The symptoms of long Covid will be unpleasantly familiar to anyone who has experienced post-viral fatigue or chronic fatigue syndrome/myalgic encephalomyelitis. There’s a number of important similarities between all these conditions, says Dr Natalie Eaton-Fitch, a research fellow with the National Centre for Neuroimmunology and Emerging Diseases at Griffith University. “Both ME/CFS patients and long Covid patients present with brain fog or the cognitive difficulties,” she says. “There’s the post-exertional fatigue, the respiratory symptoms – they’re also present in ME/CFS, as well as long Covid.”
ME/CFS has been around a lot longer than long Covid but researchers are still largely at the hypothesis-generating stage of explaining its underlying causes. However, given the massive impact and cost of long Covid, and the substantial global research effort to understand and treat it, the hope is that scientific explanations will be found much more quickly.
There are some leading scientific hypotheses about the underlying causes of long Covid that fit broadly into the categories of immunological or neurological explanations.
The first thing to note about long Covid – as well as post-viral fatigue – is that despite the crippling symptoms, people with the condition have relatively normal function in all the organs that seem to be affected. It’s a paradox that has puzzled infectious diseases physician Professor Andrew Lloyd for 30 years of researching and treating post-viral fatigue.
“People report a lot of difficulty, but if you try and measure it – this is true in post-viral fatigue as well – you can show a little bit, like milliseconds, of delayed reaction time or slightly reduced performance in … what we’d call executive tasks, but they’re pretty subtle,” says Lloyd, head of the viral immunology systems program at the Kirby Institute, and director of the UNSW Sydney Fatigue Clinic and research program.
Similarly with breathlessness: a person with breathlessness related to asthma or lung disease will be puffing hard after going up a flight of stairs. But a person with long Covid can walk up that same flight of stairs and, although they feel subjectively breathless at the top, they can still have a conversation.
“If you do brain scans, and structural scans like MRI, there’s a brain there and it looks for all intents and purposes normal in size and shape,” Lloyd says. “There’s not much to find structurally, which leads us to suspect that it’s a functional disturbance.”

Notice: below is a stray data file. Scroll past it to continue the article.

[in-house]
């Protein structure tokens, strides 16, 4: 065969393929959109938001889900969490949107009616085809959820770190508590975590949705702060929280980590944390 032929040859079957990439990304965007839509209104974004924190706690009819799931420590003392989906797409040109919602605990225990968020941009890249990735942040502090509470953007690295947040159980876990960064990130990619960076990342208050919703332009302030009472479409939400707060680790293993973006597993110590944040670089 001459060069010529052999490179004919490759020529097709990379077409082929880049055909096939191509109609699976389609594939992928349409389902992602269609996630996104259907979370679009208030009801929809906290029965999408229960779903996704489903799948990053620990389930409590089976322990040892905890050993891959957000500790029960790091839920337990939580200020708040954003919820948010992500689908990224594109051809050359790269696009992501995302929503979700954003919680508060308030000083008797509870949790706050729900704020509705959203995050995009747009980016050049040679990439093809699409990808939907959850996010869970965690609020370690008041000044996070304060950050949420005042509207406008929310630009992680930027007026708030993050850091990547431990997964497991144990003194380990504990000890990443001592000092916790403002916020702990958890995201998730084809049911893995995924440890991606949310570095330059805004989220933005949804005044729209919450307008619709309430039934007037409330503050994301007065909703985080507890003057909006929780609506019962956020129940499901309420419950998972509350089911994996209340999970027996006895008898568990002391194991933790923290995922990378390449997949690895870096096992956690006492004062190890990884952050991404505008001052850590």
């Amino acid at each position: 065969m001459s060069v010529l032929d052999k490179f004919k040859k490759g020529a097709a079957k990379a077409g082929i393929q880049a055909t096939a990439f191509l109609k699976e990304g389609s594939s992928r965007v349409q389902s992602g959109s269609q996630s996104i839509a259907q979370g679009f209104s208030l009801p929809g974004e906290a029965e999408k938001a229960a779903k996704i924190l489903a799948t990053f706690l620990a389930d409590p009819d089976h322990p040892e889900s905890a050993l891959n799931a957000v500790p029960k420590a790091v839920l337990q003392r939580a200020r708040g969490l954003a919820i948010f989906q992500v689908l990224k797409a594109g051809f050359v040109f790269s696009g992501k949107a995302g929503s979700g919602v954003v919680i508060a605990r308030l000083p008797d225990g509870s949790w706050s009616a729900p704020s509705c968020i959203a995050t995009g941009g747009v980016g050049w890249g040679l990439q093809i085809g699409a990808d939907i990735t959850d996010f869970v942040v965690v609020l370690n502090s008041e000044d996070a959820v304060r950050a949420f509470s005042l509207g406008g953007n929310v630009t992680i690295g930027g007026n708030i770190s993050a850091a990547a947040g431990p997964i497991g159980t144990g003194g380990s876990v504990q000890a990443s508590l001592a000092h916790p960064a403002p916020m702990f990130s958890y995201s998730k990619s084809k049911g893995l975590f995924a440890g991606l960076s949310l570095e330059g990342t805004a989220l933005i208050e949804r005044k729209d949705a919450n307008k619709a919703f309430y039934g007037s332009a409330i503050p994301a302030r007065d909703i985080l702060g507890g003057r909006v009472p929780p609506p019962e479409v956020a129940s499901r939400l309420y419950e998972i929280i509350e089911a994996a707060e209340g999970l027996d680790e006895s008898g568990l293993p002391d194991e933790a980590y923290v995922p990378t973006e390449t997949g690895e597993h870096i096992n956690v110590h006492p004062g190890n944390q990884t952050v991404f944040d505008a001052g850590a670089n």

Lloyd points to post-viral fatigue research using functional magnetic resonance imaging, which gives an indication of levels of activation in different parts of the brain in real time while someone performs certain tasks. This suggests that people with post-viral fatigue have a greater degree of activation during tasks, such as tapping their finger or thinking about something specific, compared with people without post-viral fatigue. “It’s like the system’s not operating as efficiently as you’d like to get the output,” he says, “and so you’ve got to work harder.”
So what’s causing this apparent inefficiency? One theory is that inflammation in the brain is the culprit. Neuroscientist Dr Leah Beauchamp, from the Florey Institute of Neuroscience and Mental Health in Melbourne, first became interested in the neurological effects of Covid-19 when she started hearing reports of people losing their sense of taste and smell. As a researcher in Parkinson’s disease, she knew those losses were also a possible harbinger of neurodegenerative disease, and that worried her.
The initial loss of taste and smell that characterised acute SARS-CoV-2 infection in the pre-Omicron era was considered par for the course of an infection that got into the cells lining the nasal passages. “During other viruses, you do lose your sense of smell but again, it’s acutely: it’s for a couple of weeks or a month, because you’re really inflamed and congested,” Beauchamp says. The persistent loss in long Covid isn’t normal, and suggests that inflammation has actually penetrated into key regions of the brain associated with olfaction. “These factors that are inflammatory from your system can get into your brain and it triggers a cascade,” she says, “and once you’ve triggered neuroinflammation, it’s very hard to rein that back in.”
The other support for a critical role of inflammation comes from immunology. At the Kirby Institute, Dr Chansavath Phetsouphanh and colleagues were comparing immunological markers in people with long Covid against those of people who had experienced Covid-19 infection but had recovered without persistent symptoms. This showed elevated levels of certain proteins involved in the immune response to viral infections, called interferons, even at eight months after their initial infection, which suggests ongoing inflammation.